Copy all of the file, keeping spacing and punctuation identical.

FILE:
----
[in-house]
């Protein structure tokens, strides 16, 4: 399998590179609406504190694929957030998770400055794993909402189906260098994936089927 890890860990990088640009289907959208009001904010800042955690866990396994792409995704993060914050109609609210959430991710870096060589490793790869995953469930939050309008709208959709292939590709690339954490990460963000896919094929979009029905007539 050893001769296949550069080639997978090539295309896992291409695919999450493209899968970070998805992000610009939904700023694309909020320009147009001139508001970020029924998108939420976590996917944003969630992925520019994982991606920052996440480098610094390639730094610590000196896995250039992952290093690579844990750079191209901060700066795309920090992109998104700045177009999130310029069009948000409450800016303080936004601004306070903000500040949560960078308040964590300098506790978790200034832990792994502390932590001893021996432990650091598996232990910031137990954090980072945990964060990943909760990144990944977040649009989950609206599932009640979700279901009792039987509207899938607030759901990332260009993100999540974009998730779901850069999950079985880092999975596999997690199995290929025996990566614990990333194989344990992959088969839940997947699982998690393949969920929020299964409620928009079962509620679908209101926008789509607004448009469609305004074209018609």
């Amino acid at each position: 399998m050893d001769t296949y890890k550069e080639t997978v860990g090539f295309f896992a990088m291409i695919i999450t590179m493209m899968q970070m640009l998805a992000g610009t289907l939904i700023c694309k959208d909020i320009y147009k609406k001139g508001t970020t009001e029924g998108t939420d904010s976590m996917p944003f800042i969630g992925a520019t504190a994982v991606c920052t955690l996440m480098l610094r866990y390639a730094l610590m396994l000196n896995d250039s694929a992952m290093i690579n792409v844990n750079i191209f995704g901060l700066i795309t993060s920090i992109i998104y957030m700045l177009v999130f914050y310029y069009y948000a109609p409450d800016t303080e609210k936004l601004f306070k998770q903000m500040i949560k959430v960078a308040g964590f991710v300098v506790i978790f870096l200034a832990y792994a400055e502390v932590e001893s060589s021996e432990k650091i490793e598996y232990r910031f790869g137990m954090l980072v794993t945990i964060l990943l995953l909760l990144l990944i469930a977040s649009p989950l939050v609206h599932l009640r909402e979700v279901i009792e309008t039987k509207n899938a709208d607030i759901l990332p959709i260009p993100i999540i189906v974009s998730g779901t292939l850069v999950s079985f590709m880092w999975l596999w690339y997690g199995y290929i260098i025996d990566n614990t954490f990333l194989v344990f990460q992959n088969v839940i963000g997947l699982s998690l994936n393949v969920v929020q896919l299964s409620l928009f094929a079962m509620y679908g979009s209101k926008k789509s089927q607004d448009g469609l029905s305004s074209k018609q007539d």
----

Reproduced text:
[in-house]
């Protein structure tokens, strides 16, 4: 399998590179609406504190694929957030998770400055794993909402189906260098994936089927 890890860990990088640009289907959208009001904010800042955690866990396994792409995704993060914050109609609210959430991710870096060589490793790869995953469930939050309008709208959709292939590709690339954490990460963000896919094929979009029905007539 050893001769296949550069080639997978090539295309896992291409695919999450493209899968970070998805992000610009939904700023694309909020320009147009001139508001970020029924998108939420976590996917944003969630992925520019994982991606920052996440480098610094390639730094610590000196896995250039992952290093690579844990750079191209901060700066795309920090992109998104700045177009999130310029069009948000409450800016303080936004601004306070903000500040949560960078308040964590300098506790978790200034832990792994502390932590001893021996432990650091598996232990910031137990954090980072945990964060990943909760990144990944977040649009989950609206599932009640979700279901009792039987509207899938607030759901990332260009993100999540974009998730779901850069999950079985880092999975596999997690199995290929025996990566614990990333194989344990992959088969839940997947699982998690393949969920929020299964409620928009079962509620679908209101926008789509607004448009469609305004074209018609």
């Amino acid at each position: 399998m050893d001769t296949y890890k550069e080639t997978v860990g090539f295309f896992a990088m291409i695919i999450t590179m493209m899968q970070m640009l998805a992000g610009t289907l939904i700023c694309k959208d909020i320009y147009k609406k001139g508001t970020t009001e029924g998108t939420d904010s976590m996917p944003f800042i969630g992925a520019t504190a994982v991606c920052t955690l996440m480098l610094r866990y390639a730094l610590m396994l000196n896995d250039s694929a992952m290093i690579n792409v844990n750079i191209f995704g901060l700066i795309t993060s920090i992109i998104y957030m700045l177009v999130f914050y310029y069009y948000a109609p409450d800016t303080e609210k936004l601004f306070k998770q903000m500040i949560k959430v960078a308040g964590f991710v300098v506790i978790f870096l200034a832990y792994a400055e502390v932590e001893s060589s021996e432990k650091i490793e598996y232990r910031f790869g137990m954090l980072v794993t945990i964060l990943l995953l909760l990144l990944i469930a977040s649009p989950l939050v609206h599932l009640r909402e979700v279901i009792e309008t039987k509207n899938a709208d607030i759901l990332p959709i260009p993100i999540i189906v974009s998730g779901t292939l850069v999950s079985f590709m880092w999975l596999w690339y997690g199995y290929i260098i025996d990566n614990t954490f990333l194989v344990f990460q992959n088969v839940i963000g997947l699982s998690l994936n393949v969920v929020q896919l299964s409620l928009f094929a079962m509620y679908g979009s209101k926008k789509s089927q607004d448009g469609l029905s305004s074209k018609q007539d």